Hugging Face GPT With Clojure
A new age in Clojure has dawned. We now have interop access to any python library with libpython-clj.
Let me pause a minute to repeat.
You can now interop with ANY python library.
I know. It’s overwhelming. It took a bit for me to come to grips with it too.
Let’s take an example of something that I’ve always wanted to do and have struggled with mightly finding a way to do it in Clojure:
I want to use the latest cutting edge GPT2 code out there to generate text.
Right now, that library is Hugging Face Transformers.
Get ready. We will wrap that sweet hugging face code in Clojure parens!
The first thing you will need to do is to have python3 installed and the two libraries that we need:
- pytorch -
sudo pip3 install torch
- hugging face transformers -
sudo pip3 install transformers
Right now, some of you may not want to proceed. You might have had a bad relationship with Python in the past. It’s ok, remember that some of us had bad relationships with Java, but still lead a happy and fulfilled life with Clojure and still can enjoy it from interop. The same is true with Python. Keep an open mind.
There might be some others that don’t want to have anything to do with Python and want to keep your Clojure pure. Well, that is a valid choice. But you are missing out on what the big, vibrant, and chaotic Python Deep Learning ecosystem has to offer.
For those of you that are still along for the ride, let’s dive in.
Your deps file should have just a single extra dependency in it:
Diving Into Interop
The first thing that we need to do is require the libpython library.
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It has a very nice
require-python syntax that we will use to load the python libraries so that we can use them in our Clojure code.
Here we are going to follow along with the OpenAI GPT-2 tutorial and translate it into interop code. The original tutorial is here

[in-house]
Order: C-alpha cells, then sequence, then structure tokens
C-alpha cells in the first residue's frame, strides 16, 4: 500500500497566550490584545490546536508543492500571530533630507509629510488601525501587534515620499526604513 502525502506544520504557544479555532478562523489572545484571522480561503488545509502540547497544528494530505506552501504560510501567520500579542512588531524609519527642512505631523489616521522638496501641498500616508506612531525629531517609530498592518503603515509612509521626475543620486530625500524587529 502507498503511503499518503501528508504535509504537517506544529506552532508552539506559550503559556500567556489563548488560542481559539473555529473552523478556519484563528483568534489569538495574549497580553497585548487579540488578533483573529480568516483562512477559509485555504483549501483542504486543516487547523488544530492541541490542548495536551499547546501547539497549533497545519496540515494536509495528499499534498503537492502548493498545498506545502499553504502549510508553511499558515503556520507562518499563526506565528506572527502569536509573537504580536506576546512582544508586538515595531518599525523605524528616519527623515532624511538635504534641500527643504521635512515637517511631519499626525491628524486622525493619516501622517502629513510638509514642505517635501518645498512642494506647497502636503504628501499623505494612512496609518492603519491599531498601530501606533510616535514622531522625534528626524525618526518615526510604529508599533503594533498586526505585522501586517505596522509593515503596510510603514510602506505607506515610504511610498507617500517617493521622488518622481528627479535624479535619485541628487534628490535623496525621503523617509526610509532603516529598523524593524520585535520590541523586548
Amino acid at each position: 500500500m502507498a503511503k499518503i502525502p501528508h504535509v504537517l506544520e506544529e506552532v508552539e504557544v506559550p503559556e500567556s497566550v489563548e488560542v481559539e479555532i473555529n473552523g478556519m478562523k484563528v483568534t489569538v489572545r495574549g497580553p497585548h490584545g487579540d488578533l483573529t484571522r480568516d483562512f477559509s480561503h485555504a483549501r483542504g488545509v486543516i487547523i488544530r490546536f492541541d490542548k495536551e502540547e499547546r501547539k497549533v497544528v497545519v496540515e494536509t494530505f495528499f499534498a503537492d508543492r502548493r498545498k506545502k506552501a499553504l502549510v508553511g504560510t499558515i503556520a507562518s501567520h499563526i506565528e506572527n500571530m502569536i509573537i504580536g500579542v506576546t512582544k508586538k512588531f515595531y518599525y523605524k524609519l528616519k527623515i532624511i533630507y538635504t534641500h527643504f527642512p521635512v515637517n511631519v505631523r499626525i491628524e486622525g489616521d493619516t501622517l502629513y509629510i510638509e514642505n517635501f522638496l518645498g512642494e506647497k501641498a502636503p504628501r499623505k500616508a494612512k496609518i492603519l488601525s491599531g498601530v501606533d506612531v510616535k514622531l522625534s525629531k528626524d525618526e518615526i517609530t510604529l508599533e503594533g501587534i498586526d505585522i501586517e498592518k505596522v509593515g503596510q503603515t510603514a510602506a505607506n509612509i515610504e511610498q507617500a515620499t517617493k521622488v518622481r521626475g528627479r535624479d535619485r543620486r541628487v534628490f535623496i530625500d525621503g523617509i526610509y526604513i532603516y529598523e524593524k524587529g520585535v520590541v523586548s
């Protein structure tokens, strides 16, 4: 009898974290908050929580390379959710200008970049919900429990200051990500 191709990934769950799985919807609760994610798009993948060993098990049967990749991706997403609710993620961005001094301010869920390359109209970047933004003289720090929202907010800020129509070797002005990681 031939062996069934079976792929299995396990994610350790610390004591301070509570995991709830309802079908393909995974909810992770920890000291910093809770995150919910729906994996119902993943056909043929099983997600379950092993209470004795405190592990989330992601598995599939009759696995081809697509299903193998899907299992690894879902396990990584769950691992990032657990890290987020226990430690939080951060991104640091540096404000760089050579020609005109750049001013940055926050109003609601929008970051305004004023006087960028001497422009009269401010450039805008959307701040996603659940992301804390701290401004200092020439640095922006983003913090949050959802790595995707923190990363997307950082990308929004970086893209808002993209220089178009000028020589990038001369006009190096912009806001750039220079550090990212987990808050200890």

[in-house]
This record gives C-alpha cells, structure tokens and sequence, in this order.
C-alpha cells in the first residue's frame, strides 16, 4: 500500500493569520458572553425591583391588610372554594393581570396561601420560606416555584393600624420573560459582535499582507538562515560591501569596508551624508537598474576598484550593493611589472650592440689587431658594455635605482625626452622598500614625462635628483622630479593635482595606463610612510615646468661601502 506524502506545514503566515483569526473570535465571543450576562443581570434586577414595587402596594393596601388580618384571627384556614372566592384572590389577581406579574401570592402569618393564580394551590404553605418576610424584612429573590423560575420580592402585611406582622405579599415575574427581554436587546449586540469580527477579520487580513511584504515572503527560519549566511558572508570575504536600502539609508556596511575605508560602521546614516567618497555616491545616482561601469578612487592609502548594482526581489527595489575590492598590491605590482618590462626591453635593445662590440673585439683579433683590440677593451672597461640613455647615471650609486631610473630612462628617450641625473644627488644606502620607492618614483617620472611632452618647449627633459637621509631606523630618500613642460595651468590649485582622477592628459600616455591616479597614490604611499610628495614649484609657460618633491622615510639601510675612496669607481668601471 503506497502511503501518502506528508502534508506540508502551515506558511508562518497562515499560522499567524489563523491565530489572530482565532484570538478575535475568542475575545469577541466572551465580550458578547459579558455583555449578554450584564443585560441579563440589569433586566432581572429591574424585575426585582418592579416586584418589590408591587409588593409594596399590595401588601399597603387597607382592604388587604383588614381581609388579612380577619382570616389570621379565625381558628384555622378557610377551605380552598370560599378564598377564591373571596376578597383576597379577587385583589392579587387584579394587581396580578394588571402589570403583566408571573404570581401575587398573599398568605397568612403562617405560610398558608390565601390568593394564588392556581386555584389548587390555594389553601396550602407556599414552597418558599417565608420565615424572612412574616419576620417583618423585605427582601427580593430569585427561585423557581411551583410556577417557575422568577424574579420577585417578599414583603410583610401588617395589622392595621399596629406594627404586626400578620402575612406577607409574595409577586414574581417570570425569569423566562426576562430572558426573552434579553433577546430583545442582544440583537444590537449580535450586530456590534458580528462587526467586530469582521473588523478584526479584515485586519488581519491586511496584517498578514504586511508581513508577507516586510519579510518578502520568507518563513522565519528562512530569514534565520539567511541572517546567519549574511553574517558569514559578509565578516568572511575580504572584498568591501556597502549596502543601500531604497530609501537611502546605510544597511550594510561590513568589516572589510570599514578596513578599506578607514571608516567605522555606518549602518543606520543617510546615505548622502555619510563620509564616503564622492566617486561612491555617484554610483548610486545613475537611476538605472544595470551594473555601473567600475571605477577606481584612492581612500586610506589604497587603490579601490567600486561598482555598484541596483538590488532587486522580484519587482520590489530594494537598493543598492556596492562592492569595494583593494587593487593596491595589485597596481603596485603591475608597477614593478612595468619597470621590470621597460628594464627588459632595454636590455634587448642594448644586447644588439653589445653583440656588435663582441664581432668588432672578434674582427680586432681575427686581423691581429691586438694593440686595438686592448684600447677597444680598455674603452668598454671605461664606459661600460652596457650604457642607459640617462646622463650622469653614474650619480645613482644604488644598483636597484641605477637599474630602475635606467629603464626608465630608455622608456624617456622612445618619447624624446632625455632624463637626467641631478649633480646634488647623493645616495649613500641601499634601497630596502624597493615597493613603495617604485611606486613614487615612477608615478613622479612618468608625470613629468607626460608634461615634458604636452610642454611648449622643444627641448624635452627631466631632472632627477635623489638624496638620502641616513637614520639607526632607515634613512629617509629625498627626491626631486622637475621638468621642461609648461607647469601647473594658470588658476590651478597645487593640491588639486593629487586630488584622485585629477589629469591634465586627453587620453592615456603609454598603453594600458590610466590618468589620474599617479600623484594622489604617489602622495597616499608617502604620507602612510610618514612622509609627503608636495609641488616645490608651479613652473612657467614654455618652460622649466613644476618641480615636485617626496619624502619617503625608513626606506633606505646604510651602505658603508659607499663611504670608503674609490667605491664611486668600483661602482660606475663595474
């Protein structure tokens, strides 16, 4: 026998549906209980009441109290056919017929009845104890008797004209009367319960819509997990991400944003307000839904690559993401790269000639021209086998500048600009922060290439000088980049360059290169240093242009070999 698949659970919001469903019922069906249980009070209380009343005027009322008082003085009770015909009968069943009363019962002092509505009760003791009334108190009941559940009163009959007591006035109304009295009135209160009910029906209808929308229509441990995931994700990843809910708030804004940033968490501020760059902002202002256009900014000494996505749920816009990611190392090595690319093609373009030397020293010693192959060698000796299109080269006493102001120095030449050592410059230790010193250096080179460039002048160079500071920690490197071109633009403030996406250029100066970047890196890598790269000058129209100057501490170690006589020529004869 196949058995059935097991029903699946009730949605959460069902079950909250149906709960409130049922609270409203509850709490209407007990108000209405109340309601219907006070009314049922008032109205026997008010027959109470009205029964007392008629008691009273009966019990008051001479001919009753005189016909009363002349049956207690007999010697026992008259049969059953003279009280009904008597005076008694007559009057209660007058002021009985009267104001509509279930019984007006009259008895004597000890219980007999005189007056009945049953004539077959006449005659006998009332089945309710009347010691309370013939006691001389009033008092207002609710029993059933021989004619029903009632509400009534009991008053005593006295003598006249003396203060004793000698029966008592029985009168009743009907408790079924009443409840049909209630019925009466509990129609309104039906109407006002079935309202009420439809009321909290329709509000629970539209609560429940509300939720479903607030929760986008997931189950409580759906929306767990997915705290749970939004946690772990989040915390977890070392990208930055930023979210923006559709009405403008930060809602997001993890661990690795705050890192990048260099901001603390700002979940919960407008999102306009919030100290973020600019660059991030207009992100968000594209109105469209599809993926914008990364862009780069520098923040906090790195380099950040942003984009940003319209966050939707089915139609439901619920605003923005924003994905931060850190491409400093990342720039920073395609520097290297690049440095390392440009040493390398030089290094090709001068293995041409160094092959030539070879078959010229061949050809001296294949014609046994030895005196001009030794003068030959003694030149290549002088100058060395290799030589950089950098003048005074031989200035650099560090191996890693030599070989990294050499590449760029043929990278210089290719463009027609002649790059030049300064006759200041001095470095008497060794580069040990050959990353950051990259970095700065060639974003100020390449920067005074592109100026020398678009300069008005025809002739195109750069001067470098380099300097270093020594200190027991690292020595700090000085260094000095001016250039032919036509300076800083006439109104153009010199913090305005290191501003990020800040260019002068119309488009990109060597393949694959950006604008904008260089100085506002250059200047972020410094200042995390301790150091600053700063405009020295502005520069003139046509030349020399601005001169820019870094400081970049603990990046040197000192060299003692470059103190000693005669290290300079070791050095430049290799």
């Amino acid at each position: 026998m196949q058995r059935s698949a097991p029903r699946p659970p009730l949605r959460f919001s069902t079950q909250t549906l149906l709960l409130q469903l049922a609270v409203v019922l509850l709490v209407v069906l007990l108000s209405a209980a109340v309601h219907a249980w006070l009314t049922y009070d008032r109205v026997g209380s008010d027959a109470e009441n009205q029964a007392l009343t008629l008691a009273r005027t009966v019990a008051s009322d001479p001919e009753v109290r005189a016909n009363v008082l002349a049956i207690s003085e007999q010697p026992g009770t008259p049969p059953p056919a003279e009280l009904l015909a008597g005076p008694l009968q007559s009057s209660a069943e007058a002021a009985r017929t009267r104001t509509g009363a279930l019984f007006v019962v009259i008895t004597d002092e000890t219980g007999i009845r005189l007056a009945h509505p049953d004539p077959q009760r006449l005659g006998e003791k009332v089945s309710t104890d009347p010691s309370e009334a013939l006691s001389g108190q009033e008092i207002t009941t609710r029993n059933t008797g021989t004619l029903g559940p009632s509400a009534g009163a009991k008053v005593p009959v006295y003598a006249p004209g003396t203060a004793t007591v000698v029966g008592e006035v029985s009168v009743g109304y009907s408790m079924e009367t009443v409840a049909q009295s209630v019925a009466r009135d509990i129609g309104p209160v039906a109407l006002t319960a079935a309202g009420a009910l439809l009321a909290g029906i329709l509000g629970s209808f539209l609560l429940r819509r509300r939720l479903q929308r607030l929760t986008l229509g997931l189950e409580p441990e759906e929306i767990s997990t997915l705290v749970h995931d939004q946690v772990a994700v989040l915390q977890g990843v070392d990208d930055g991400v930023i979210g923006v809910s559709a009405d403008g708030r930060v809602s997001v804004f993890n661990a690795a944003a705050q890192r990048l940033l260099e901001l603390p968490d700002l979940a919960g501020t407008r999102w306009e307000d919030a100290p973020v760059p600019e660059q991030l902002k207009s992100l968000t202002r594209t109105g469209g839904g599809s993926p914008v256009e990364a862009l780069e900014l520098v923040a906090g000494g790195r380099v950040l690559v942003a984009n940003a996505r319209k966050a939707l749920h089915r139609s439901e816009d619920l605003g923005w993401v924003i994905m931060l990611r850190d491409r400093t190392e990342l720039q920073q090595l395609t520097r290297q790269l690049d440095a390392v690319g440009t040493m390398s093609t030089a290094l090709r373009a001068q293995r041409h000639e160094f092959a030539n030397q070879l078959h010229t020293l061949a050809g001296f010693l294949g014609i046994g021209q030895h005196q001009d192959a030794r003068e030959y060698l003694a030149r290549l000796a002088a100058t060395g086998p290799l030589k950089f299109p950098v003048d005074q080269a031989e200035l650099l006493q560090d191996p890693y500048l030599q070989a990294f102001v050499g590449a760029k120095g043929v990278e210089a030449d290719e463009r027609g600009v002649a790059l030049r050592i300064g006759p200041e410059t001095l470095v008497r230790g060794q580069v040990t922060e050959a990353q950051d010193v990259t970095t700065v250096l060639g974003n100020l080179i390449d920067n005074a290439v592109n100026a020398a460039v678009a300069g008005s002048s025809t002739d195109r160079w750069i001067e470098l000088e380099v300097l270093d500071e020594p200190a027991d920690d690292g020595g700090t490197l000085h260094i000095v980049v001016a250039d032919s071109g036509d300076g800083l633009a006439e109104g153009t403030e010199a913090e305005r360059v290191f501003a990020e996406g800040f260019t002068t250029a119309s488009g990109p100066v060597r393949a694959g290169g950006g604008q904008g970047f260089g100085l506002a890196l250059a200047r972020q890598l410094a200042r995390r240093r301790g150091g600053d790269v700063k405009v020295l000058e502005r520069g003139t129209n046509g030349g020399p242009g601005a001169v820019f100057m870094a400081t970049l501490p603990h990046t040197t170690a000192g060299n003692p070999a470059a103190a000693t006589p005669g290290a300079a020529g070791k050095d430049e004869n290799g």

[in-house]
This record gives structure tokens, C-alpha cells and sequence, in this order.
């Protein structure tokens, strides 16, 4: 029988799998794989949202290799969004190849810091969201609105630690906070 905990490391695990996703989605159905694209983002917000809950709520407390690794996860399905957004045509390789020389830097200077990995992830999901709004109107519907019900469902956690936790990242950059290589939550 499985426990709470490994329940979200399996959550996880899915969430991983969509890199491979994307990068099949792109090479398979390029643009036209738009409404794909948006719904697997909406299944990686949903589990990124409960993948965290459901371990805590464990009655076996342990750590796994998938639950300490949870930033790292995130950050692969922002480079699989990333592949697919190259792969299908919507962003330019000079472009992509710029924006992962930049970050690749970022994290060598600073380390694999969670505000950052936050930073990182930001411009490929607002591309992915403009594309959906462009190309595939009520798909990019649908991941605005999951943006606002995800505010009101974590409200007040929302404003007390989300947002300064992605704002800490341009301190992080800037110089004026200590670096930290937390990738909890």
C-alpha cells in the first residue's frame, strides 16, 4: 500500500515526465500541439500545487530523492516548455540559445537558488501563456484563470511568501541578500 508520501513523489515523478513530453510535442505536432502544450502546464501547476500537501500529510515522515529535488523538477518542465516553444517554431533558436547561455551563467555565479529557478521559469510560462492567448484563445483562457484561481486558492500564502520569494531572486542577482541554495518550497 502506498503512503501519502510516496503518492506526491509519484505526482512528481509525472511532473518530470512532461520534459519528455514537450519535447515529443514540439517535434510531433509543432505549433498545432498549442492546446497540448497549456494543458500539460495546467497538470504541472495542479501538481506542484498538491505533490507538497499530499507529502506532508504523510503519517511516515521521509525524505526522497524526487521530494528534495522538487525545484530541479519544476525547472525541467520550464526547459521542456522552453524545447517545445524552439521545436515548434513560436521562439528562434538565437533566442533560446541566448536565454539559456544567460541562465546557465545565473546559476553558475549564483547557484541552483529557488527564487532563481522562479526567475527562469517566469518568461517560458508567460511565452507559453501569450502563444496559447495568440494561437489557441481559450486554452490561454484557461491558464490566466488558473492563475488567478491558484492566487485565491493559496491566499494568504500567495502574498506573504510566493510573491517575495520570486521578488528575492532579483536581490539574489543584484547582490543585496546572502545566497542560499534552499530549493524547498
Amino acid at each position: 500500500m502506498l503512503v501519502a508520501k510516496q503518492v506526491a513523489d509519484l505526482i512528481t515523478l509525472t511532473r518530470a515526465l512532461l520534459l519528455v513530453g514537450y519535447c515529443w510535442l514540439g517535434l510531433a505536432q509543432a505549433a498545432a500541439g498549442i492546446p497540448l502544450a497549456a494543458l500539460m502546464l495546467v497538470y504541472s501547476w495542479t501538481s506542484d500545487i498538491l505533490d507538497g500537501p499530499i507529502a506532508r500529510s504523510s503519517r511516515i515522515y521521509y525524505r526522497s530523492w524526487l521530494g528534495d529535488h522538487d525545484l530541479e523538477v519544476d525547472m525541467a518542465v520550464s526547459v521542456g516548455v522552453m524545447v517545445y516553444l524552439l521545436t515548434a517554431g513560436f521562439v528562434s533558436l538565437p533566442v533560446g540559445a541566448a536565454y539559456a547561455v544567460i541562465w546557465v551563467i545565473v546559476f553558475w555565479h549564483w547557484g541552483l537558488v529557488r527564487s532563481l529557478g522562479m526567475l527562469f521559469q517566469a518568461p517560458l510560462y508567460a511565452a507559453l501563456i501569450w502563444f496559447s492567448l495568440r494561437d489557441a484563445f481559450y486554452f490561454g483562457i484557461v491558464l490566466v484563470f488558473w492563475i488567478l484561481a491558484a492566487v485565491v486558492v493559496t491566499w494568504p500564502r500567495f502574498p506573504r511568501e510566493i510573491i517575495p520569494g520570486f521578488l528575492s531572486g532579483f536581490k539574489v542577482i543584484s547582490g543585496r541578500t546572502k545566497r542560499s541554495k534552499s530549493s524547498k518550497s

Let’s take the python side first:
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This is going to translate in our interop code to:
py/$a function is used to call attributes on a Python object. We get the
transformers/GPTTokenizer object that we have available to use and call
from_pretrained on it with the string argument
Next in the Python tutorial is:
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This is going to translate to Clojure:
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Here we are again using
py/$a to call the
encode method on the text. However, when we are just calling a function, we can do so directly with
(torch/tensor [indexed-tokens]). We can even directly use vectors.
Again, you are doing this in the REPL, so you have full power for inspection and display of the python objects. It is a great interop experience - (cider even has doc information on the python functions in the minibuffer)!
The next part is to load the model itself. This will take a few minutes, since it has to download a big file from s3 and load it up.
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The next part is to run the model with the tokens and make the predictions.
Here the code starts to diverge a tiny bit.
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The main differences is that we are obviously not using the python array syntax in our code to manipulate the lists. For example, instead of using
outputs, we are going to use
(first outputs). But, other than that, it is a pretty good match, even with the
Also note that we are not making the call to configure it with GPU. This is intentionally left out to keep things simple for people to try it out. Sometimes, GPU configuration can be a bit tricky to set up depending on your system. For this example, you definitely won’t need it since it runs fast enough on cpu. If you do want to do something more complicated later, like fine tuning, you will need to invest some time to get it set up.
Doing Longer Sequences
The next example in the tutorial goes on to cover generating longer text.
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The great thing is once we have it embedded in our code, there is no stopping. We can create a nice function:
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And finally we can generate some fun text!
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Clojure is a dynamic, general purpose programming language, combining the approachability and interactive. It is a language that is easy to learn and use, and is easy to use for anyone
So true GPT2! So true!
libpython-clj is a really powerful tool that will allow Clojurists to better explore, leverage, and integrate Python libraries into their code.
I’ve been really impressed with it so far and I encourage you to check it out.
There is a repo with the examples out there if you want to check them out. There is also an example of doing MXNet MNIST classification there as well.